Hell, the show used dramatic pop songs to telegraph emotion, and it worked.
“My son-in-law has been cleared,” she said, according to the telegraph.
The telegraph has hired Pippa Middleton to write a new column for them called 'Sport and Social'.
They will be displayed at an exhibition in Windsor Castle later this year, the telegraph reports.
“The more routine you are and the more you kind of telegraph your comings and goings, the easier it is to mark you,” he said.
Take a day to think over my proposal and telegraph your answer to-morrow.
The telephone, telegraph and mail service have been suspended.
He enclosed a shilling stamp for a reply by telegraph, and begged for urgency.
She longed to telegraph to her parents, but she knew that was impossible.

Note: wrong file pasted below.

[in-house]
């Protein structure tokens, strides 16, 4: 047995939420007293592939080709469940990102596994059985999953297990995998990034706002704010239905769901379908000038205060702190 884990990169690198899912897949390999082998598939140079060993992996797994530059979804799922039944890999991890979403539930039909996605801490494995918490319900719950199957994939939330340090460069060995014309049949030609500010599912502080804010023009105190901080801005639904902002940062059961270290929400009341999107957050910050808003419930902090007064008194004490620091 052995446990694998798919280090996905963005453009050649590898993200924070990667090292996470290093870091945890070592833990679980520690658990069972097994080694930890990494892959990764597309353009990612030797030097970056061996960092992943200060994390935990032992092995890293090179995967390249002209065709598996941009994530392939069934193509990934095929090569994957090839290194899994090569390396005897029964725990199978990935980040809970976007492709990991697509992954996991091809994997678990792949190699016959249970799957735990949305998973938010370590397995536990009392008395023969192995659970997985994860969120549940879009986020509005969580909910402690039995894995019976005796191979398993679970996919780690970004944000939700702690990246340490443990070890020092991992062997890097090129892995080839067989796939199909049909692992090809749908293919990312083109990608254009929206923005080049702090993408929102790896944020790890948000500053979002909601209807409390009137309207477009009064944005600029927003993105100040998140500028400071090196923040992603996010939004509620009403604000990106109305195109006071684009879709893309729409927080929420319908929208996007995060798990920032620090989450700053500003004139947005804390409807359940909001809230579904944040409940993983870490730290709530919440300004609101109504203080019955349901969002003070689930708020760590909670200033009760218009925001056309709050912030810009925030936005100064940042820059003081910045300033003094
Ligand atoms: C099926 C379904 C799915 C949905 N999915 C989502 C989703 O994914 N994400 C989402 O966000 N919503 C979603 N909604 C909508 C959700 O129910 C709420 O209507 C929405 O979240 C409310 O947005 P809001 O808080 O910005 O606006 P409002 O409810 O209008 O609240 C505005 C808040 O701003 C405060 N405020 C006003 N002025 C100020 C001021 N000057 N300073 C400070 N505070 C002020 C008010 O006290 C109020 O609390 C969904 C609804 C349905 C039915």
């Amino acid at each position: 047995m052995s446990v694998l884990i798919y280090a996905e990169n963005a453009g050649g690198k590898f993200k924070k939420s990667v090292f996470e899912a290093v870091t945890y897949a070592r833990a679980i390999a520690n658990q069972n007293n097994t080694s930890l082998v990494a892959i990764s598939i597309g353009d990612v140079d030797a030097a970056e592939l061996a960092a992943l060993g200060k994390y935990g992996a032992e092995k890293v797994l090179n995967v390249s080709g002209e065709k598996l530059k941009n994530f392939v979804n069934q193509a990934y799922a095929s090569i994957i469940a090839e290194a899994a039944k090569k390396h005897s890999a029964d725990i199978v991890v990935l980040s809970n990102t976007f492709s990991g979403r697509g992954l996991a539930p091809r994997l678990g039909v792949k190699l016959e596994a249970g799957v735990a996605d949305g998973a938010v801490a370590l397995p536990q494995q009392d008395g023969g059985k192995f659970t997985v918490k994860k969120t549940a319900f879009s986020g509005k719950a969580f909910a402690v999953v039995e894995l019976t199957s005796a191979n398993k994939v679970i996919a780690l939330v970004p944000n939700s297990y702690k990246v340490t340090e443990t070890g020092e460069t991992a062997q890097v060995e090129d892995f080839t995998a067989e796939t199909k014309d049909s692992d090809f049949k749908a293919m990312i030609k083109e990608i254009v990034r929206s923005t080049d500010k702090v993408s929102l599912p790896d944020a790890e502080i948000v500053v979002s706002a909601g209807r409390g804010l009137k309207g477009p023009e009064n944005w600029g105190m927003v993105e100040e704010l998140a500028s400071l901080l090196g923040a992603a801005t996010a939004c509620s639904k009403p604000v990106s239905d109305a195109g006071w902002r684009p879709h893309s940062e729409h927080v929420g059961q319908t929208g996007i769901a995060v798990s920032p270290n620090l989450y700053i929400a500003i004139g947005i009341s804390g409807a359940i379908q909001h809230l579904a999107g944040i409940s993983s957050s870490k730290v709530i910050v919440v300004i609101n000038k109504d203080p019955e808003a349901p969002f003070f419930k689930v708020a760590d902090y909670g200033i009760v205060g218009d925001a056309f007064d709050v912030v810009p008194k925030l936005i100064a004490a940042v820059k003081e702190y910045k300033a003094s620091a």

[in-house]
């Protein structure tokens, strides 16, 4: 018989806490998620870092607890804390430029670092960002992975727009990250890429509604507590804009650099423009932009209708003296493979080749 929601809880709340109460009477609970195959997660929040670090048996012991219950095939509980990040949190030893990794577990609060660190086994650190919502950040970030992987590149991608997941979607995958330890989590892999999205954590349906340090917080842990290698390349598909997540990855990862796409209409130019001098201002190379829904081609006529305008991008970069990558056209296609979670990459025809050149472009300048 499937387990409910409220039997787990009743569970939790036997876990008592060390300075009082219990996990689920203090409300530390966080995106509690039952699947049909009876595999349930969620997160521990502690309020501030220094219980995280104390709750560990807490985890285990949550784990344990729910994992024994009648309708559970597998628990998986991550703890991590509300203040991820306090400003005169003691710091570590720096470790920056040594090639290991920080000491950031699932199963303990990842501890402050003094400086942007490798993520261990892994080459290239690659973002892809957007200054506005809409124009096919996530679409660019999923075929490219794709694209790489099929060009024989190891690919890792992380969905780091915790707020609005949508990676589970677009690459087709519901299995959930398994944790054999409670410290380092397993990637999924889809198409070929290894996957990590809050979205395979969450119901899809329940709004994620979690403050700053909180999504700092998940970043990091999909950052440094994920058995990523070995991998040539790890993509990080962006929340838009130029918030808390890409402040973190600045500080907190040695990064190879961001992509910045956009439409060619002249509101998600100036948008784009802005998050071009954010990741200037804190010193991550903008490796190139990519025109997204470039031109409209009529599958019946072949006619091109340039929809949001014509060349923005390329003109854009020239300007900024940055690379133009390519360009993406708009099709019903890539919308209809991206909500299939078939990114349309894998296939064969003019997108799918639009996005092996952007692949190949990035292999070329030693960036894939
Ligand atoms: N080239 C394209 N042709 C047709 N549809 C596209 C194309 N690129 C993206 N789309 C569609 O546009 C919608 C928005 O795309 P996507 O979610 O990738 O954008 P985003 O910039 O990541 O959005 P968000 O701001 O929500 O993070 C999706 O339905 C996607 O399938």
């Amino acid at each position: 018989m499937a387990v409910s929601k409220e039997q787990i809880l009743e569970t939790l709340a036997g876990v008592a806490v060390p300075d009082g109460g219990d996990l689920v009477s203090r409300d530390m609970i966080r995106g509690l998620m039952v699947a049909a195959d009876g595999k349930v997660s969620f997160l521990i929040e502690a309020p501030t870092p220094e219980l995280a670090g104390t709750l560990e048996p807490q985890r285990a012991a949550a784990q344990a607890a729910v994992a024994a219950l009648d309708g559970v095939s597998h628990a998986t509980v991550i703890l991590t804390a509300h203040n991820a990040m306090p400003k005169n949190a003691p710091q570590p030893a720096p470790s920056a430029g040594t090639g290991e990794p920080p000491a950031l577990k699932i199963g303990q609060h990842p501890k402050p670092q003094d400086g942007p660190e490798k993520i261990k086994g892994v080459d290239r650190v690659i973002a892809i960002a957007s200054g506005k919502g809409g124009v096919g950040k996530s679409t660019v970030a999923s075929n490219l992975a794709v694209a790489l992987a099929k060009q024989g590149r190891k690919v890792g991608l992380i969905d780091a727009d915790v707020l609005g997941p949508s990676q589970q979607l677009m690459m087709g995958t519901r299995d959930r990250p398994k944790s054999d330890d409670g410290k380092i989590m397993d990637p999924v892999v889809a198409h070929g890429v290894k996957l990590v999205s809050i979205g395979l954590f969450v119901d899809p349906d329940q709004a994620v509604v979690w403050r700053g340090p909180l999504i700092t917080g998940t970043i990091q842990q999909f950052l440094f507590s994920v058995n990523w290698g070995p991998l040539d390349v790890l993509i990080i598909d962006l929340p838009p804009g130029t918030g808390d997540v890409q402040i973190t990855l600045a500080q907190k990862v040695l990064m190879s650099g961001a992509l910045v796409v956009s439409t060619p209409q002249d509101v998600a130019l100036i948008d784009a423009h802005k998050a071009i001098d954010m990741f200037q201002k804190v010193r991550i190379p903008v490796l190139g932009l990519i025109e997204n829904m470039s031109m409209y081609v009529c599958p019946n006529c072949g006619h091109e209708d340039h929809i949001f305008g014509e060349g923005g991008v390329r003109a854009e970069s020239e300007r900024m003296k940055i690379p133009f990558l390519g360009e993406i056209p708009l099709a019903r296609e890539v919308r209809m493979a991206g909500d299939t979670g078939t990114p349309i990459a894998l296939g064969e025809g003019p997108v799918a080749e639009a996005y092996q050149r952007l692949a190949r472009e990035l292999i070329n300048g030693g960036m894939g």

telegraph to me there to my club, the Mars and Neptune, Piccadilly.
1794, "semaphor apparatus" (hence the Telegraph Hill in many cities), literally "that which writes at a distance," from French télégraphe, from télé- "far" (from Greek tele-; see tele-) + -graphe (see -graphy). The signaling device had been invented in France in 1791 by the brothers Chappe, who had called it tachygraphe, literally "that which writes fast," but the better name was suggested to them by French diplomat Comte André-François Miot de Mélito (1762-1841). First applied 1797 to an experimental electric telegraph (designed by Dr. Don Francisco Salva at Barcelona); the practical version was developed 1830s by Samuel Morse.
1805, from telegraph (n.). Figurative meaning "to signal one's intentions" is first attested 1925, originally in boxing. Related: Telegraphed; telegraphing.
Immune to criticism; sacrosanct or elusive: They called Reagan the Teflon president
[fr a trademark brand of plastic coating]